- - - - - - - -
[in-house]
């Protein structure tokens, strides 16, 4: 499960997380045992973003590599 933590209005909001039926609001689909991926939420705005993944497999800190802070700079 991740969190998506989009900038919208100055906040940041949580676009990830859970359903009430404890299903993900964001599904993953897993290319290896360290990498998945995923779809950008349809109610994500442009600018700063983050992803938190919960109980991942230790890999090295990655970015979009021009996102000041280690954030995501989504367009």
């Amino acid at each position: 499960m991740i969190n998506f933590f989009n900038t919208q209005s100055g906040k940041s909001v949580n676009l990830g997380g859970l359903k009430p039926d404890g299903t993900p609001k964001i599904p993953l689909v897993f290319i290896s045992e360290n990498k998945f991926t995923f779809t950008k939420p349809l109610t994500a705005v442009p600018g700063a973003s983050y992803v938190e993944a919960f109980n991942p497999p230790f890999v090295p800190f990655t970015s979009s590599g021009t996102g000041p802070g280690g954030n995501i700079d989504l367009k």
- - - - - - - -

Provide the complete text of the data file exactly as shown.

[in-house]
């Protein structure tokens, strides 16, 4: 499960997380045992973003590599 933590209005909001039926609001689909991926939420705005993944497999800190802070700079 991740969190998506989009900038919208100055906040940041949580676009990830859970359903009430404890299903993900964001599904993953897993290319290896360290990498998945995923779809950008349809109610994500442009600018700063983050992803938190919960109980991942230790890999090295990655970015979009021009996102000041280690954030995501989504367009």
């Amino acid at each position: 499960m991740i969190n998506f933590f989009n900038t919208q209005s100055g906040k940041s909001v949580n676009l990830g997380g859970l359903k009430p039926d404890g299903t993900p609001k964001i599904p993953l689909v897993f290319i290896s045992e360290n990498k998945f991926t995923f779809t950008k939420p349809l109610t994500a705005v442009p600018g700063a973003s983050y992803v938190e993944a919960f109980n991942p497999p230790f890999v090295p800190f990655t970015s979009s590599g021009t996102g000041p802070g280690g954030n995501i700079d989504l367009k």